Saturday, 25 December 2010

Magnificat

Magnificat


I have been privileged to sing in a choir here in Ottawa that regularly performs pieces that I write; on occasion the choristers have been guinea pigs when I test techniques or compositional styles.

Anyway, on December 5th, 2010, the Harmonia Choir of Ottawa premiered two works of mine, including this one: a setting of the Magnificat.

Embedded video below the break.


The text is the older Latin translation of the song, which is extracted from a passage in the Gospel account of Luke when Mary goes to visit her cousin Elizabeth.

The Magnificat is commonly sung in Advent (a Christian liturgical season during the four weeks leading up to Christmas), since one of the weeks is often dedicated to the Virgin Mary. The text is generic enough that it can be sung or recited on other occasions, and indeed in the Anglican Church it is a staple of evening prayer services.

The score is for a standard SATB chorus. The dominant key regions are a D-Aeolian (standard minor) mode and a C-Ionian (standard major) mode. Although the score includes bar lines for spacing purposes, I think it is best sung without reference to them.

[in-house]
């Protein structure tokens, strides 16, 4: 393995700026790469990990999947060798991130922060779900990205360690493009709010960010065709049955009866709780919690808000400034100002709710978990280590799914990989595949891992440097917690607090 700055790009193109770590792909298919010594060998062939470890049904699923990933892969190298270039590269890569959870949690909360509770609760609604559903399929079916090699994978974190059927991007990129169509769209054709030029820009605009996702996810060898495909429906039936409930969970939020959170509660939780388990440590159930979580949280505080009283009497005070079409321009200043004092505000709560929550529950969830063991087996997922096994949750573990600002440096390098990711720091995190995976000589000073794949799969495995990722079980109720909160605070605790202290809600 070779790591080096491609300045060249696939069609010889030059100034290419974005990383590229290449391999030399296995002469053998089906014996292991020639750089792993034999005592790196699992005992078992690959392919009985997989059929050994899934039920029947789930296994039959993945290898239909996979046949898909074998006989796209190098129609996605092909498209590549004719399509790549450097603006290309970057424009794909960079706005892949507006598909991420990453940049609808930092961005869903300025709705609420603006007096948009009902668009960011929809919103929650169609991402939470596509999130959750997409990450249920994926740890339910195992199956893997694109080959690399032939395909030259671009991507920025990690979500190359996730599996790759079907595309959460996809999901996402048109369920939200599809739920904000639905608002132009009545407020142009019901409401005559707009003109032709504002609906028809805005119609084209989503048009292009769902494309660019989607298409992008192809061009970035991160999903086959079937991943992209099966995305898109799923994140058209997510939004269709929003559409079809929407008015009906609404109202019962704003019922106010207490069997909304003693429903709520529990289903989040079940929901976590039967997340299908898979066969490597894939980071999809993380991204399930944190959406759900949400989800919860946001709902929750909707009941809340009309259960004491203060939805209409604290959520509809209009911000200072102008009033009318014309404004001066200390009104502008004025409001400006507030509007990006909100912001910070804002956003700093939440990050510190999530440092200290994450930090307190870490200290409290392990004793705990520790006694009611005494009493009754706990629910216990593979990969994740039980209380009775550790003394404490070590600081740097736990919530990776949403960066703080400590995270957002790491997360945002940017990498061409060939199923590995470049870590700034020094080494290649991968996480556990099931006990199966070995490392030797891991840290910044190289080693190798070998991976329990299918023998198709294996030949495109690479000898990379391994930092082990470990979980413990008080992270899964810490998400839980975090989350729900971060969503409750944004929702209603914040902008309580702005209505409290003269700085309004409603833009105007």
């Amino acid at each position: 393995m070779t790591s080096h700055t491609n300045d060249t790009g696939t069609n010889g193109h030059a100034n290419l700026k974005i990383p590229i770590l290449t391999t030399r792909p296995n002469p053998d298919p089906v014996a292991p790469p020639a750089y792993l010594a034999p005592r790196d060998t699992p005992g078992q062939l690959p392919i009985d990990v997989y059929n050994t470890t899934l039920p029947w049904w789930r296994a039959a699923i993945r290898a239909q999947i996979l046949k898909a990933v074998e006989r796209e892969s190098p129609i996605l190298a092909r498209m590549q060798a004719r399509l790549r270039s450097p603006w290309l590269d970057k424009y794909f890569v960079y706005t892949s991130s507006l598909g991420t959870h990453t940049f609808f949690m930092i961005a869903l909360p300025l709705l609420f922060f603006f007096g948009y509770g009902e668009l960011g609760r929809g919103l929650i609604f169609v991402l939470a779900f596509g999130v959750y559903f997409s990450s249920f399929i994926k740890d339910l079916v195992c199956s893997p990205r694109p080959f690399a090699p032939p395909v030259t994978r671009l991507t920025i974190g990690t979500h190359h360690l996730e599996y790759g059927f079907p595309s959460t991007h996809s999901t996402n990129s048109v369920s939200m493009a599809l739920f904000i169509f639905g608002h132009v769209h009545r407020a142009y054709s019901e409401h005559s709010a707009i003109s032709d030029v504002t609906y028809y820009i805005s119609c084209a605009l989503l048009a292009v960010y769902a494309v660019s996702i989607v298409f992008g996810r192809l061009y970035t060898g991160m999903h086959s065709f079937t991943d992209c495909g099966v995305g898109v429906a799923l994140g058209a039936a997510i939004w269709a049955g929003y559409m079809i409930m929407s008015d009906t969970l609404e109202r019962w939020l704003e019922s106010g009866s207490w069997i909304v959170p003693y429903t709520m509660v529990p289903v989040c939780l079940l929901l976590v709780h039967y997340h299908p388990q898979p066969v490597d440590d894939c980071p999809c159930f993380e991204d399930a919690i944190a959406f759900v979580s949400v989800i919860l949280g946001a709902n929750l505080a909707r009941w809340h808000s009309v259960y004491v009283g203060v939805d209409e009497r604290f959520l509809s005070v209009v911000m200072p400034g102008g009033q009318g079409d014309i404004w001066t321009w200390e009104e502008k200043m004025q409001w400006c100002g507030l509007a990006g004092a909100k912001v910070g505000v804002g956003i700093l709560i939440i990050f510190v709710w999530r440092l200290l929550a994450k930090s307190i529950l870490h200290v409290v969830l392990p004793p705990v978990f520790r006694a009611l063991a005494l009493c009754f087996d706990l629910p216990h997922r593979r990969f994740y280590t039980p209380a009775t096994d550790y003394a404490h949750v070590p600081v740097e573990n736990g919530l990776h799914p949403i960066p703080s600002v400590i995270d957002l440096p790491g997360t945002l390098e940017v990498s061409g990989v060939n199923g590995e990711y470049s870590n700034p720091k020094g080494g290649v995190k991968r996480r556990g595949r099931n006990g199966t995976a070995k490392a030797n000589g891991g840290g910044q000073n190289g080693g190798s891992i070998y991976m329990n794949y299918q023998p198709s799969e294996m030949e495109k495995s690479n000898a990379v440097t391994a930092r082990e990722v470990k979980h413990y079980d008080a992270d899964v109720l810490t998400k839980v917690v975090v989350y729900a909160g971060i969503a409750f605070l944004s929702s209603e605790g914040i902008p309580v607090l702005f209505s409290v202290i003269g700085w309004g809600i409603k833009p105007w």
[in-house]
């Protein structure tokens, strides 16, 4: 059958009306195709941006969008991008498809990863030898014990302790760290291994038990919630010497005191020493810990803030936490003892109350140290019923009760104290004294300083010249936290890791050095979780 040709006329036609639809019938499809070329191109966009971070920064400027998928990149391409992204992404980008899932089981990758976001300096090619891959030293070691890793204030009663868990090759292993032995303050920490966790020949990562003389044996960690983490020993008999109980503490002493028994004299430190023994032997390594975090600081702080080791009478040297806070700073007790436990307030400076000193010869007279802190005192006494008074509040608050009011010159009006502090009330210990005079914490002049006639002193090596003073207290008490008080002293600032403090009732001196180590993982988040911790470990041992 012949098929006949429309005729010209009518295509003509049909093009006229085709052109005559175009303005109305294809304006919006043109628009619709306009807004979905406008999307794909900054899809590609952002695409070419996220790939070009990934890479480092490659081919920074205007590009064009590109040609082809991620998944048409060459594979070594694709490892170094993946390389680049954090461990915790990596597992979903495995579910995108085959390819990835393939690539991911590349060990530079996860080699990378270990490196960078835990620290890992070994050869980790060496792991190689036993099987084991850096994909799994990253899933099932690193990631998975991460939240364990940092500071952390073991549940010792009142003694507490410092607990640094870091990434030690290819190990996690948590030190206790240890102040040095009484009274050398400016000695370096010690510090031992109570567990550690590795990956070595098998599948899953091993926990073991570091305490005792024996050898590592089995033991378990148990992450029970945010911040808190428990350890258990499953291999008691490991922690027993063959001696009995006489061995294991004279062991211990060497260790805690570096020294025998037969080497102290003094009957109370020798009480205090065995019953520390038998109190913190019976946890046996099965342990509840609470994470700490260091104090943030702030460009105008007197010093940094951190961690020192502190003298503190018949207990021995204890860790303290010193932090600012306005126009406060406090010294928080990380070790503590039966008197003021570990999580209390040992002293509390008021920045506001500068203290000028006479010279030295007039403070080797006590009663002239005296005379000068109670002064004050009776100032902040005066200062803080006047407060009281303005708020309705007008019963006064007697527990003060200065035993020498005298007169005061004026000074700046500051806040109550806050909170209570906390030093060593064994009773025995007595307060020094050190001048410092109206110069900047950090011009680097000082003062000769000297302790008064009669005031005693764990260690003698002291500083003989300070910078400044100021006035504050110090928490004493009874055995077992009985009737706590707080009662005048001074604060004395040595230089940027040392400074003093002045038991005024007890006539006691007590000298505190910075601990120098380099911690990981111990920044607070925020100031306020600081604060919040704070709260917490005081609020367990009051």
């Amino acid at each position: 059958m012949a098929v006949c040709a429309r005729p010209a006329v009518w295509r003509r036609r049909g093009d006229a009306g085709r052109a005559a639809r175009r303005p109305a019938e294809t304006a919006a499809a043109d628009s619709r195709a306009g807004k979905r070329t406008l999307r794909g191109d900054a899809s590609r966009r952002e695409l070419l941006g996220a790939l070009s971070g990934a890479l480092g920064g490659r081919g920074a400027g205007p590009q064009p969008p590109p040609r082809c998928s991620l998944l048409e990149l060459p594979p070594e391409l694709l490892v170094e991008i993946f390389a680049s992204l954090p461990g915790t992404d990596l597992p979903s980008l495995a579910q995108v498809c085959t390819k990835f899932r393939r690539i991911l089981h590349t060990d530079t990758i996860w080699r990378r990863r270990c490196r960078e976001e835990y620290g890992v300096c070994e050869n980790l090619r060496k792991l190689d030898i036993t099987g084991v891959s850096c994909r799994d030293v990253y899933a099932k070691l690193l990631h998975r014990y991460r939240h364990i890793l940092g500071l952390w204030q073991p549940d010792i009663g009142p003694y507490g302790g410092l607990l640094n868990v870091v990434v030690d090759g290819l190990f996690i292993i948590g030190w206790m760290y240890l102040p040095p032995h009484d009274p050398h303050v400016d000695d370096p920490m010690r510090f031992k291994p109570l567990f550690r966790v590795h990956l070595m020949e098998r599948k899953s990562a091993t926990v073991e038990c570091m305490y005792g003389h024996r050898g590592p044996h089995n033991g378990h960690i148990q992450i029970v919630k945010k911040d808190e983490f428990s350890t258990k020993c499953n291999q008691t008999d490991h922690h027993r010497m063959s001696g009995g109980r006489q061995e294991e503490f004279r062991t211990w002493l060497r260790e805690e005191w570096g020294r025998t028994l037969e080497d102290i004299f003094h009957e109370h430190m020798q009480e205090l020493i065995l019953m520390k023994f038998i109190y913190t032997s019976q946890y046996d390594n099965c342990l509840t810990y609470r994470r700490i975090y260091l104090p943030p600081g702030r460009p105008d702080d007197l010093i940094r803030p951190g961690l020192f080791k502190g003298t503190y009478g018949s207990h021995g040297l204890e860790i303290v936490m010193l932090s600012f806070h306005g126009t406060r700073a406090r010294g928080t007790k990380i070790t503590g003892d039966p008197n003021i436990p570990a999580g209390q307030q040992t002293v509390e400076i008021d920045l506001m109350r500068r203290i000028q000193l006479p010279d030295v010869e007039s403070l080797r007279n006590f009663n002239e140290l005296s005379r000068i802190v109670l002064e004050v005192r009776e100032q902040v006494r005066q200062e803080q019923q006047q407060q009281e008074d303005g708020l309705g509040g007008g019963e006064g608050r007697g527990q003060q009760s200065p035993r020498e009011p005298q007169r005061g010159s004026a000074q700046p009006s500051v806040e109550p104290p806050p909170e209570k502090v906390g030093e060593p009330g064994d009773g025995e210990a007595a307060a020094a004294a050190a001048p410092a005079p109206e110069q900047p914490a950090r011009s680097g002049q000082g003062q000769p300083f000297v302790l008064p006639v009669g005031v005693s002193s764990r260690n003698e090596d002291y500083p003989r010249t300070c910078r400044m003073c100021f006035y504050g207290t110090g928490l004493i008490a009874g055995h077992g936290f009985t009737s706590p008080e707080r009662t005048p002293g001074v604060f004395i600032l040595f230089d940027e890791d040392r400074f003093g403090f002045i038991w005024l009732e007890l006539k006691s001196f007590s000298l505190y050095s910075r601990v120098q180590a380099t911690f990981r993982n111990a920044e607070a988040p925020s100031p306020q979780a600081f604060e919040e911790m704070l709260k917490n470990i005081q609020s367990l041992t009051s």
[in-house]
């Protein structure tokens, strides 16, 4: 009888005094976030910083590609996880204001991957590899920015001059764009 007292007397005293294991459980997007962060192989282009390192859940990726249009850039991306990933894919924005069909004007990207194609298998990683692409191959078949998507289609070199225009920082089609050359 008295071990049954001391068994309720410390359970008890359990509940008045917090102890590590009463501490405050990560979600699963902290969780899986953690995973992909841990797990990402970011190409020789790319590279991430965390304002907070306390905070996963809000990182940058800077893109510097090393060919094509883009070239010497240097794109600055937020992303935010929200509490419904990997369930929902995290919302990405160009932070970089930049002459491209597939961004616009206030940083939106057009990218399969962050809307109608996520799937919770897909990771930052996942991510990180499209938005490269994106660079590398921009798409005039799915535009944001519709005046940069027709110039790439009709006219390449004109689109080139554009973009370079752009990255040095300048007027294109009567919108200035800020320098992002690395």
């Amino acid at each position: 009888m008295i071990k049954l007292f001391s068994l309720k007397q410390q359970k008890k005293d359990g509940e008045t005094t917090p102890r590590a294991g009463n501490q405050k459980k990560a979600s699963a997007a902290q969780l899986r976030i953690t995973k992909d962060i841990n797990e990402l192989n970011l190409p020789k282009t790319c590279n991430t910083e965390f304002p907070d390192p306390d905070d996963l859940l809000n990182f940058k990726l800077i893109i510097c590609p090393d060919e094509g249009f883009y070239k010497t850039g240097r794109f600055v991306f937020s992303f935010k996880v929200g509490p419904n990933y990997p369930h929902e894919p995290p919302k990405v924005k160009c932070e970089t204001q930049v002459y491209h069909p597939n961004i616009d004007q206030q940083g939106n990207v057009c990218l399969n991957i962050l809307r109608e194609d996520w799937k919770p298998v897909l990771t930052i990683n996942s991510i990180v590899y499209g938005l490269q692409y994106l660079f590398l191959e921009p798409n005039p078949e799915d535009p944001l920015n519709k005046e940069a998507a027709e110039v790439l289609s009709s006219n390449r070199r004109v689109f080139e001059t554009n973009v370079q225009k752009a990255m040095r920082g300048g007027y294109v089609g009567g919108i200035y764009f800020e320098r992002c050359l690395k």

The principal and most common motive occurs when the chorus begins on a unison D (and I mean a real unison: everyone singing the same note), opens up to a B-flat Lydian cluster and closes back to the D, or some variation thereof.

For a bit of contrast, the section where the proud are scattered ('dispersit superbos mente cordis sui') has staggered entries, and ends up on a fully-diminished 7th chord; the following segment, where the mighty are put down from their seats, is declaimed in an almost-medieval harmonic structure. The primary motive returns when the humble are exalted, and going forward.

The piece is written with a standard doxology, although of course it can be easily performed without it.

One interesting note: this is the only piece that I have written so far from keyboard. Otherwise I write either at the computer or entirely by hand. I spent one solid summer day, back in my unemployed student summertimes, working away at the first draft.

Summing things up this is, I believe, the first of any of my compositions to be uploaded to YouTube, which is great for sharing. Certainly I hope it won't be the last, and I also hope you all enjoy listening to it as much as I enjoyed writing it and performing it.

1 comment:

  1. Didn't realize you sang with Harmonia with my good friend Debbie. A lovely composition!

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